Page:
HIPAA and implantable technologies take center stage in the latest installment of D.S. Factor’s “Relentless”. A battle is brewing between medical ethics and corporate greed with both sides of the issue digging in for a long fight.
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RELENTLESS – D.S. FACTOR
Closing her eyelids in an attempt to relax, Caroline found her thoughts drifting back to her most recent run-in with Dr. Theodore Thompson at MA1. Serious doubts had cropped up in her mind over the past few months regarding initial implementation findings and testing relating to their latest project, the “Medical Access Retrieval Quest” program, or “MARQ” as most of the team jokingly referred to it within the walls of the complex.
In the mid-nineties, the United States Congress passed the Health Insurance Portability and Accountability Act, or HIPAA as its acronym came to be known. The bill was signed into law in 1996 by President Clinton and served to ensure that access to health insurance was available to U.S. workers and their families should they change or even lose their jobs.
Among many other provisions, HIPAA set the groundwork for privacy rules which would become effective in April of 2003. The 2003 portion of the law impacted both health care providers as well as the patients they served, regulating the use and disclosure of protected health information, or PHI. Protected Health Information covered a wide myriad of actions and information, including any information on a person’s health status, specific care being provided, payment for said healthcare…virtually anything pertaining to a person’s medical record. From an administrative viewpoint, the privacy rules complicated tenfold the requirements put on healthcare providers.
The Marq project being developed by MA1 tapped into solving the administration issues felt by healthcare providers, as well as making patient appointments more efficient and PHI more convenient and secure, resulting in a decreased cost to providers and patients. Much of the project utilized radio frequency identification (RFID), a technology pioneered in the 1930’s for espionage by the Soviets and employed later in that decade by the Allies during World War II to differentiate Allied airplanes from those of the enemy.
The passive tracking device literally exploded with possibilities and applications later in the century. Among them, lost pets were reunited with their grateful owners, shoplifting attempts at the Wal-Marts and Targets of the world were thwarted, automobile thefts decreased dramatically (embedded devices within the keys would only allow a car to start if the proper RFID code was present) – even library books were no longer illegally and permanently checked out.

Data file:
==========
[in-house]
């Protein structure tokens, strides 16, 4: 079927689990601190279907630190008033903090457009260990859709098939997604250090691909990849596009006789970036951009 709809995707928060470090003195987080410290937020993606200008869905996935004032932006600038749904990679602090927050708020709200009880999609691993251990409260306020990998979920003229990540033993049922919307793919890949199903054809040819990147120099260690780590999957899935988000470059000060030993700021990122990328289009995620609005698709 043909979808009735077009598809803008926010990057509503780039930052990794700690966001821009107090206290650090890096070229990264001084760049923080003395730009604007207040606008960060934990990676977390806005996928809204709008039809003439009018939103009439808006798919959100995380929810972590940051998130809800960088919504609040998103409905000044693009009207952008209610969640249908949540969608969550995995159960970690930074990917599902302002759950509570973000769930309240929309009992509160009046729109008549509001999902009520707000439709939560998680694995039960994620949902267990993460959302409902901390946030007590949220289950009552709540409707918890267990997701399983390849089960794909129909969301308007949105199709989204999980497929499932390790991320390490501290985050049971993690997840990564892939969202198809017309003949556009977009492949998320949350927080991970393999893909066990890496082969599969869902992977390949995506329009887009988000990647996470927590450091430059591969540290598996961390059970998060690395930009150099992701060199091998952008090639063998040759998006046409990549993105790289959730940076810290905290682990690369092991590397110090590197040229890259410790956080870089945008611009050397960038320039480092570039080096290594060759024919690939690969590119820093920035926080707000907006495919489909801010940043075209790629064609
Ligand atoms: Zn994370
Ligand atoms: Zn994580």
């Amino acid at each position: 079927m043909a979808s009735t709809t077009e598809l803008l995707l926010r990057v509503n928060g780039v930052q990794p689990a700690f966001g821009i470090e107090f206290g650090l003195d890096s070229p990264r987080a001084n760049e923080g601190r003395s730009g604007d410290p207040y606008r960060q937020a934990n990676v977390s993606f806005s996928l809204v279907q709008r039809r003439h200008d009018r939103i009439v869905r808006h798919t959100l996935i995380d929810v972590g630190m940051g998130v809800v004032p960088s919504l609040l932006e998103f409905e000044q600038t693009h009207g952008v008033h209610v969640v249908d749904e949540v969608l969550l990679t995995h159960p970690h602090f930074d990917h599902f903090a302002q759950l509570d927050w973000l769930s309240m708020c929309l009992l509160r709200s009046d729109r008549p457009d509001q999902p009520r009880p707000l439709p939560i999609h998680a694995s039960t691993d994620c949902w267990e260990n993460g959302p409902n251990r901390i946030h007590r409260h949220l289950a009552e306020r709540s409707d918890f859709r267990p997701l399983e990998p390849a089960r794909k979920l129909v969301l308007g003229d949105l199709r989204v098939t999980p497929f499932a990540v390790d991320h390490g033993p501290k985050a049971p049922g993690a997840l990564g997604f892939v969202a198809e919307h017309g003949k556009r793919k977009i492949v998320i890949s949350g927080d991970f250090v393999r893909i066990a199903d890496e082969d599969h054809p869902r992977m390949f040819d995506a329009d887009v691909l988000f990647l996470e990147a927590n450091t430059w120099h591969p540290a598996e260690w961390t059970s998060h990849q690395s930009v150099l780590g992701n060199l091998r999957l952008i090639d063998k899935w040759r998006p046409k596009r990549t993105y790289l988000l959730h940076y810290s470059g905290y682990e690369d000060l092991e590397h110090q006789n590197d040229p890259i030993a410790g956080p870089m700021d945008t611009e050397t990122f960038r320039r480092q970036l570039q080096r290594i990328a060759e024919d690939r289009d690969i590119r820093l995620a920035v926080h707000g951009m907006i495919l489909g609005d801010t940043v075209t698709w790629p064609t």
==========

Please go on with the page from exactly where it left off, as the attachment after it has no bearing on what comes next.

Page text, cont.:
With the passage of HIPAA, coupled with the successful implantation of microchip RFID devices into animals and ongoing testing with humans, MA1 was in the unique position of revolutionizing the healthcare delivery system.
Caroline’s team used the RFID system as a springboard to develop an implantable, biologically pure device capable of storing an individual’s complete medical history record, with an additional terabyte of space available for non-medical related information the patient may wish to upload. Uploads to the chip could include anything from a person’s military record, an airline itinerary, even their favorite Spotify playlist. Using a secure internet site, a participant in the program could transfer to their chip directly from any computer in the world nearly any data they chose to send.
Security of the system is where Caroline and Dr. Thompson philosophically parted ways. Thompson was motivated by the idea of mass acceptance of MARQ, transforming the technology into the latest fad or chic accessory for an always hungry commercial audience to devour. Caroline felt that it should be used only with individuals who fell into the highest medical risk demographic, including those patients afflicted with Alzheimer’s, heart related issues, COVID-19 or other medical conditions that would benefit from healthcare providers having instant access to their medical information. Harnessing the ability to locate a patient experiencing dementia symptoms or unable to communicate with those providing assistance would save lives as well, Caroline insisted.
Thompson had iterated repeatedly in staff meetings that economically, the product would be a virtual financial goldmine for MA1, and being expensive initially to produce, mass acceptance would be the most expedient way to recover the company’s initial investment. Caroline favored a safer, more phased in approach to the masses, knowing that privacy in the world today was of paramount importance to everyone, specifically noting the worldwide backlash that came from draconian methods of handling the Covid-19 vaccination rollouts and the scandals it produced.
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